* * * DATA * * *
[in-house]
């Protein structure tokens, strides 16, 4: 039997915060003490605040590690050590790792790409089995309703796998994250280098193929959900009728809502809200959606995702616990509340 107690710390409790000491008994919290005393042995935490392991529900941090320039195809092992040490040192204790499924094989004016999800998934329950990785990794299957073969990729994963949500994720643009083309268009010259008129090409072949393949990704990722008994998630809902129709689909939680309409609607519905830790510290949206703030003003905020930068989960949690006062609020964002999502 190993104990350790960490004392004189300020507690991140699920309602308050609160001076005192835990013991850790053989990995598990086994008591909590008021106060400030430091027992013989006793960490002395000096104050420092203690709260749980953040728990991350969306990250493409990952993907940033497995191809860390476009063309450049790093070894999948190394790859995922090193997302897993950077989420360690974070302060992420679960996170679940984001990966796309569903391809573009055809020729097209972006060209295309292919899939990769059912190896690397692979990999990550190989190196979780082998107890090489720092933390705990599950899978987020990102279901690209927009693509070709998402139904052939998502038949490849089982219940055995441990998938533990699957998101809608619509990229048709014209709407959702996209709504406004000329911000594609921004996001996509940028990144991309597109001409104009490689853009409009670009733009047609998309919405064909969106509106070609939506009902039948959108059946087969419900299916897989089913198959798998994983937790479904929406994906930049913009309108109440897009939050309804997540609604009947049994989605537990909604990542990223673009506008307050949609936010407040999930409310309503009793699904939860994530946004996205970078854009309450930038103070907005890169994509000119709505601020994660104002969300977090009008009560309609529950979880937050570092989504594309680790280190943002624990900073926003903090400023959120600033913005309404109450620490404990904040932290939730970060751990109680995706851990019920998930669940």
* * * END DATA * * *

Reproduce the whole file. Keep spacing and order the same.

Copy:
[in-house]
């Protein structure tokens, strides 16, 4: 039997915060003490605040590690050590790792790409089995309703796998994250280098193929959900009728809502809200959606995702616990509340 107690710390409790000491008994919290005393042995935490392991529900941090320039195809092992040490040192204790499924094989004016999800998934329950990785990794299957073969990729994963949500994720643009083309268009010259008129090409072949393949990704990722008994998630809902129709689909939680309409609607519905830790510290949206703030003003905020930068989960949690006062609020964002999502 190993104990350790960490004392004189300020507690991140699920309602308050609160001076005192835990013991850790053989990995598990086994008591909590008021106060400030430091027992013989006793960490002395000096104050420092203690709260749980953040728990991350969306990250493409990952993907940033497995191809860390476009063309450049790093070894999948190394790859995922090193997302897993950077989420360690974070302060992420679960996170679940984001990966796309569903391809573009055809020729097209972006060209295309292919899939990769059912190896690397692979990999990550190989190196979780082998107890090489720092933390705990599950899978987020990102279901690209927009693509070709998402139904052939998502038949490849089982219940055995441990998938533990699957998101809608619509990229048709014209709407959702996209709504406004000329911000594609921004996001996509940028990144991309597109001409104009490689853009409009670009733009047609998309919405064909969106509106070609939506009902039948959108059946087969419900299916897989089913198959798998994983937790479904929406994906930049913009309108109440897009939050309804997540609604009947049994989605537990909604990542990223673009506008307050949609936010407040999930409310309503009793699904939860994530946004996205970078854009309450930038103070907005890169994509000119709505601020994660104002969300977090009008009560309609529950979880937050570092989504594309680790280190943002624990900073926003903090400023959120600033913005309404109450620490404990904040932290939730970060751990109680995706851990019920998930669940």